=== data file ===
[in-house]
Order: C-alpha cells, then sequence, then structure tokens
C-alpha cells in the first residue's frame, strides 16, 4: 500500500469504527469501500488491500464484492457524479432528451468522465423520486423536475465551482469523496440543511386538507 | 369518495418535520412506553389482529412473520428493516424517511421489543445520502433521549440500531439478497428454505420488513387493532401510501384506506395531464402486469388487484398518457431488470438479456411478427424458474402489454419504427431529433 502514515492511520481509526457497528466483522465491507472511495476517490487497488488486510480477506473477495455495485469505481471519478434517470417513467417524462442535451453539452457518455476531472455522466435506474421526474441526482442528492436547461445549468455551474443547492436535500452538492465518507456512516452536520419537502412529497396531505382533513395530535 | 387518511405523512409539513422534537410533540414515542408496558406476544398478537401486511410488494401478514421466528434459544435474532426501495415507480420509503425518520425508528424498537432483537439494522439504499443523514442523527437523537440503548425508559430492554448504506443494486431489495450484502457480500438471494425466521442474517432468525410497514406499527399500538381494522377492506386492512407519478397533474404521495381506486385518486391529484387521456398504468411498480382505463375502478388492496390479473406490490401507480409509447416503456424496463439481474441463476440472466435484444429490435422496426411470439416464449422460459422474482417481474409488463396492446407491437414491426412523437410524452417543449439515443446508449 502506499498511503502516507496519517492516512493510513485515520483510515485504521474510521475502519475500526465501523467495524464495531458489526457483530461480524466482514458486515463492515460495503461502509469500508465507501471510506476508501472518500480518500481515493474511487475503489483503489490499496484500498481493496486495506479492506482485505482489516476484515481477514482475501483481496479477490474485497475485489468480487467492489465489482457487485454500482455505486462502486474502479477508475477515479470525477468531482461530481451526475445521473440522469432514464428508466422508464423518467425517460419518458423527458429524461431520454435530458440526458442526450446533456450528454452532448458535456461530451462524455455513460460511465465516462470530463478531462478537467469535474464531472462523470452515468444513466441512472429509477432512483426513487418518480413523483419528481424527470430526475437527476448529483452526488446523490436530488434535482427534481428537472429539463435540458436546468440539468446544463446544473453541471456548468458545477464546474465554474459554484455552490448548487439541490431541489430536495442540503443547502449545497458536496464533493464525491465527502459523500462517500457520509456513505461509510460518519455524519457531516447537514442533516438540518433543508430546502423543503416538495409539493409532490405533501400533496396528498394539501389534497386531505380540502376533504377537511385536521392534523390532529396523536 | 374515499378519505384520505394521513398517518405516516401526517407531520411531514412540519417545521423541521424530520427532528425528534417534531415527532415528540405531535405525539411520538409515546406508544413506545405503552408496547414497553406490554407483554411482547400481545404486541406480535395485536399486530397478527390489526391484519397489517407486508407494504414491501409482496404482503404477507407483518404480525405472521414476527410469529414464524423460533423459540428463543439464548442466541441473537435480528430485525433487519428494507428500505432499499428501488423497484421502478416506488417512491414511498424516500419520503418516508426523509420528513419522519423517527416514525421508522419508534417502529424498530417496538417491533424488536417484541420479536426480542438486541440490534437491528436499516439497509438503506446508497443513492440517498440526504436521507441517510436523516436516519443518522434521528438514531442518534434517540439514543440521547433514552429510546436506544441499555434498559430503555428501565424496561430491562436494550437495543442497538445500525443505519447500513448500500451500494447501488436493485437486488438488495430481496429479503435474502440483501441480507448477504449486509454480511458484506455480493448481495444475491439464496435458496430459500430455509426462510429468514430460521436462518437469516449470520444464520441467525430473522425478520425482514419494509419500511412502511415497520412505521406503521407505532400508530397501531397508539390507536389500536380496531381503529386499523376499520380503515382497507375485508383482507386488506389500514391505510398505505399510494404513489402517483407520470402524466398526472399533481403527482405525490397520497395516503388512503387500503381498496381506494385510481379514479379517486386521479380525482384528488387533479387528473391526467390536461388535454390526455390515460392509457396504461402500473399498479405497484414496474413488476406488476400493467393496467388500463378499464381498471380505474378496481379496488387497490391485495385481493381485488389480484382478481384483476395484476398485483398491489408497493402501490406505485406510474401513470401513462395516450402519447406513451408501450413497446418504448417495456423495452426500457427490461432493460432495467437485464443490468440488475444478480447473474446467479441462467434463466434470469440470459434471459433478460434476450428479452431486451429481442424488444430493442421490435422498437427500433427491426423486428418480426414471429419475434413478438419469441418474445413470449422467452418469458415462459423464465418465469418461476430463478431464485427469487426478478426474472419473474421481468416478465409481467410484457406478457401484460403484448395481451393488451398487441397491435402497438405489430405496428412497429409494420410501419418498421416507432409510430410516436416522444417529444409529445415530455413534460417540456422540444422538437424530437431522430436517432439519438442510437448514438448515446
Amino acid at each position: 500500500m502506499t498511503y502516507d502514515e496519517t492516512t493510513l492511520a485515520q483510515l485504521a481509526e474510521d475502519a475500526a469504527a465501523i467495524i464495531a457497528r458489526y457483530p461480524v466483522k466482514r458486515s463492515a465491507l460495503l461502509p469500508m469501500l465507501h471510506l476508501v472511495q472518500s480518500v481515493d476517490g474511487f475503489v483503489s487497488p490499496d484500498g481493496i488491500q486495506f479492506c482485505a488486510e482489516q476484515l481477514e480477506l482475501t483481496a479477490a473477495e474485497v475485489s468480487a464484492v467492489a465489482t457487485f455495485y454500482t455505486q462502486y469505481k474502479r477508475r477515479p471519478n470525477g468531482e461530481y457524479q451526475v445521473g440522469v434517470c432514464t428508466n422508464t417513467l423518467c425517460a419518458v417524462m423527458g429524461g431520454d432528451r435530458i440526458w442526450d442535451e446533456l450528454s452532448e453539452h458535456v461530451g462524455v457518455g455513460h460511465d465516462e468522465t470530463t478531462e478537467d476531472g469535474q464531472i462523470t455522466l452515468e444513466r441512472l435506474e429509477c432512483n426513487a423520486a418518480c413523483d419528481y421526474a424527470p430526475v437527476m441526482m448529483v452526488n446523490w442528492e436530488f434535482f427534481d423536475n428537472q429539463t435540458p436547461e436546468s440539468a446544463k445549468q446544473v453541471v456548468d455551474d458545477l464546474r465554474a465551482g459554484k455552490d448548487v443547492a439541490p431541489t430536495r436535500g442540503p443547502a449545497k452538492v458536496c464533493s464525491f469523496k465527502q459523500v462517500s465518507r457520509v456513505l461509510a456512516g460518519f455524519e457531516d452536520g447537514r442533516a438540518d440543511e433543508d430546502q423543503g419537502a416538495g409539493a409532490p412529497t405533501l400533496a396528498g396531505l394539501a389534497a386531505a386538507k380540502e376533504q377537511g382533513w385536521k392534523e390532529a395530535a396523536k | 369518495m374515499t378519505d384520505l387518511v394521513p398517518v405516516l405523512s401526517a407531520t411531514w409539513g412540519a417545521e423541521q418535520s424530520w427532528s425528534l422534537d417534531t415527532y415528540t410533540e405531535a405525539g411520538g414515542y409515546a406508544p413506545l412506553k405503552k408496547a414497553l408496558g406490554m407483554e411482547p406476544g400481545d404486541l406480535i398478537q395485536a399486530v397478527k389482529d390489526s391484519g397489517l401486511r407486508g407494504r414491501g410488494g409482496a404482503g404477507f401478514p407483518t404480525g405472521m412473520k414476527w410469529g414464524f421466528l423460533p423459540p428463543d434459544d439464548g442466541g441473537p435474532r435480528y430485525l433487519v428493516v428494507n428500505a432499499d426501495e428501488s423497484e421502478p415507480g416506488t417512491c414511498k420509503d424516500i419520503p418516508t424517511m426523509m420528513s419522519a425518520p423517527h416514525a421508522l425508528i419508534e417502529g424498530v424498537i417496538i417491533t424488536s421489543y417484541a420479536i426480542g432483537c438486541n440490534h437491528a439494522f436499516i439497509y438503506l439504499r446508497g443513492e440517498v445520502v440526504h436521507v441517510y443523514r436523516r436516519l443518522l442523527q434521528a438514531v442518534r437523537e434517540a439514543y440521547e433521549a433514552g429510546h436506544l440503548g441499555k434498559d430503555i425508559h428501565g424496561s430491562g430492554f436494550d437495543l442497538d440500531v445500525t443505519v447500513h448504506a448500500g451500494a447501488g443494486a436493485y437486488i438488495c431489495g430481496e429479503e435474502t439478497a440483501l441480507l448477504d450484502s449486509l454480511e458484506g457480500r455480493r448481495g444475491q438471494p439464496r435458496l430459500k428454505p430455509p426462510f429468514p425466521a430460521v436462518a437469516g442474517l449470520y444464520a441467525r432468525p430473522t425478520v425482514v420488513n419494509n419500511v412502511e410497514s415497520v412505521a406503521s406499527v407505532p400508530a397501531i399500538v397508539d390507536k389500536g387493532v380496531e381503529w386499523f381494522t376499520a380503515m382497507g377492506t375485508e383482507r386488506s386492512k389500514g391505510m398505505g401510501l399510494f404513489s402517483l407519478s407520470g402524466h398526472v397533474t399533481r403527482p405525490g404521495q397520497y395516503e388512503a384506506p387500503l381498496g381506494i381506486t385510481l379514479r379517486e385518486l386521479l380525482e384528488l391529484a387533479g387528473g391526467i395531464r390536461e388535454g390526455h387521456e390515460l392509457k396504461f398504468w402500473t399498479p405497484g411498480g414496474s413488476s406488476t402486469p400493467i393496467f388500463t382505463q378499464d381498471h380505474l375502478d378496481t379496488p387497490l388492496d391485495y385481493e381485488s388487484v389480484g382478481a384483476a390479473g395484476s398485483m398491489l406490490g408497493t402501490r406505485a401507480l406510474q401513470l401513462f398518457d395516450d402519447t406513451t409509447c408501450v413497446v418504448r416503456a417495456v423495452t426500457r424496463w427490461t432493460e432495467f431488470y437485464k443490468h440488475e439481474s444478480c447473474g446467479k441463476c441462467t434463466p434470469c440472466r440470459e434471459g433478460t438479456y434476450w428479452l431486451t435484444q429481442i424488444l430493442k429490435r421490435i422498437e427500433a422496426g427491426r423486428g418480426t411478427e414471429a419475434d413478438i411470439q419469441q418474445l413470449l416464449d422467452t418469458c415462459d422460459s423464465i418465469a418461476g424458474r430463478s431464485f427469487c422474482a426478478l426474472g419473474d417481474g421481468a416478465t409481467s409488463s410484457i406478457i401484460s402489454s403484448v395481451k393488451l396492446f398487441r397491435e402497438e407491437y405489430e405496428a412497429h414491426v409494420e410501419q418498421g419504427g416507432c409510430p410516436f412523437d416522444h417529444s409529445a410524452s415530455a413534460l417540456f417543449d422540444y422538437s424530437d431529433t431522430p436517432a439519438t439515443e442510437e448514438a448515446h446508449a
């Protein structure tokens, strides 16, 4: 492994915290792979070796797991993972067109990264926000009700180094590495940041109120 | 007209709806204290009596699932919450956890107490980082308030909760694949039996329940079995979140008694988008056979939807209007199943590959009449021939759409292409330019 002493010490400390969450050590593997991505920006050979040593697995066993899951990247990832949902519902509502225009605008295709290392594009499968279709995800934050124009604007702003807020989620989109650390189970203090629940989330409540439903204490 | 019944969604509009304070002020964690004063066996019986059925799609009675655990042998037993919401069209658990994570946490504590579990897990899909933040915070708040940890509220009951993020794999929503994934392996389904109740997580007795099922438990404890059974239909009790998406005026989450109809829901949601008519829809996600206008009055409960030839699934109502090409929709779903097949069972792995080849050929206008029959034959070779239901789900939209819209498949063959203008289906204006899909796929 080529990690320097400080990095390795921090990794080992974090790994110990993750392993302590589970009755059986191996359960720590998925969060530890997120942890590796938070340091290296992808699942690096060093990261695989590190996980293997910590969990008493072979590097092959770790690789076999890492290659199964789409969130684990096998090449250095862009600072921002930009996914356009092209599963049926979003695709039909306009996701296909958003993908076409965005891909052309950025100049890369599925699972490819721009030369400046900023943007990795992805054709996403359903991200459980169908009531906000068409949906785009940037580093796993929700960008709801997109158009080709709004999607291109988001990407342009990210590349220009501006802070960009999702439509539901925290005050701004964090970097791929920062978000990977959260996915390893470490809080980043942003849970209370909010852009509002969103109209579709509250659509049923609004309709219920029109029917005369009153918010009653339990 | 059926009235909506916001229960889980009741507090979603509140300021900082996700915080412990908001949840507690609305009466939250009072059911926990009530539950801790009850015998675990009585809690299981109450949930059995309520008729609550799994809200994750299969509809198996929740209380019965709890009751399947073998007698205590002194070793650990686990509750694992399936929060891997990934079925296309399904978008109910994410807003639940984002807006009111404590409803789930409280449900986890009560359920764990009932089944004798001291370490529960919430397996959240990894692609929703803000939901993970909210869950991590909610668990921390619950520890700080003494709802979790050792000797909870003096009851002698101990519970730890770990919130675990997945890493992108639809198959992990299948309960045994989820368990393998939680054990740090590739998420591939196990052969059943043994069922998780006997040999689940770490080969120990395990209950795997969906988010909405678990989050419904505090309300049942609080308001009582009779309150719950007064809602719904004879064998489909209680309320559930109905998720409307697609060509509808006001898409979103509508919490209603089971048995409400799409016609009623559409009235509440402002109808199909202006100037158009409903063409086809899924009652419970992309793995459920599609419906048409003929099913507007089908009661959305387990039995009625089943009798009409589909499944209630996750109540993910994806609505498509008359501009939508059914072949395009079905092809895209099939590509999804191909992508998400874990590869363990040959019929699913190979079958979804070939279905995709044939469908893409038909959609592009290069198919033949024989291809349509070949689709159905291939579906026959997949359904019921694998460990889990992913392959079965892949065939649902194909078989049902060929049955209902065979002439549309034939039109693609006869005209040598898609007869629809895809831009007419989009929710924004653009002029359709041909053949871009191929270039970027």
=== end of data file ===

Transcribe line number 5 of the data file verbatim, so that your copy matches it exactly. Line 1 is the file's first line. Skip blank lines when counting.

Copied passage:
């Protein structure tokens, strides 16, 4: 492994915290792979070796797991993972067109990264926000009700180094590495940041109120 | 007209709806204290009596699932919450956890107490980082308030909760694949039996329940079995979140008694988008056979939807209007199943590959009449021939759409292409330019 002493010490400390969450050590593997991505920006050979040593697995066993899951990247990832949902519902509502225009605008295709290392594009499968279709995800934050124009604007702003807020989620989109650390189970203090629940989330409540439903204490 | 019944969604509009304070002020964690004063066996019986059925799609009675655990042998037993919401069209658990994570946490504590579990897990899909933040915070708040940890509220009951993020794999929503994934392996389904109740997580007795099922438990404890059974239909009790998406005026989450109809829901949601008519829809996600206008009055409960030839699934109502090409929709779903097949069972792995080849050929206008029959034959070779239901789900939209819209498949063959203008289906204006899909796929 080529990690320097400080990095390795921090990794080992974090790994110990993750392993302590589970009755059986191996359960720590998925969060530890997120942890590796938070340091290296992808699942690096060093990261695989590190996980293997910590969990008493072979590097092959770790690789076999890492290659199964789409969130684990096998090449250095862009600072921002930009996914356009092209599963049926979003695709039909306009996701296909958003993908076409965005891909052309950025100049890369599925699972490819721009030369400046900023943007990795992805054709996403359903991200459980169908009531906000068409949906785009940037580093796993929700960008709801997109158009080709709004999607291109988001990407342009990210590349220009501006802070960009999702439509539901925290005050701004964090970097791929920062978000990977959260996915390893470490809080980043942003849970209370909010852009509002969103109209579709509250659509049923609004309709219920029109029917005369009153918010009653339990 | 059926009235909506916001229960889980009741507090979603509140300021900082996700915080412990908001949840507690609305009466939250009072059911926990009530539950801790009850015998675990009585809690299981109450949930059995309520008729609550799994809200994750299969509809198996929740209380019965709890009751399947073998007698205590002194070793650990686990509750694992399936929060891997990934079925296309399904978008109910994410807003639940984002807006009111404590409803789930409280449900986890009560359920764990009932089944004798001291370490529960919430397996959240990894692609929703803000939901993970909210869950991590909610668990921390619950520890700080003494709802979790050792000797909870003096009851002698101990519970730890770990919130675990997945890493992108639809198959992990299948309960045994989820368990393998939680054990740090590739998420591939196990052969059943043994069922998780006997040999689940770490080969120990395990209950795997969906988010909405678990989050419904505090309300049942609080308001009582009779309150719950007064809602719904004879064998489909209680309320559930109905998720409307697609060509509808006001898409979103509508919490209603089971048995409400799409016609009623559409009235509440402002109808199909202006100037158009409903063409086809899924009652419970992309793995459920599609419906048409003929099913507007089908009661959305387990039995009625089943009798009409589909499944209630996750109540993910994806609505498509008359501009939508059914072949395009079905092809895209099939590509999804191909992508998400874990590869363990040959019929699913190979079958979804070939279905995709044939469908893409038909959609592009290069198919033949024989291809349509070949689709159905291939579906026959997949359904019921694998460990889990992913392959079965892949065939649902194909078989049902060929049955209902065979002439549309034939039109693609006869005209040598898609007869629809895809831009007419989009929710924004653009002029359709041909053949871009191929270039970027």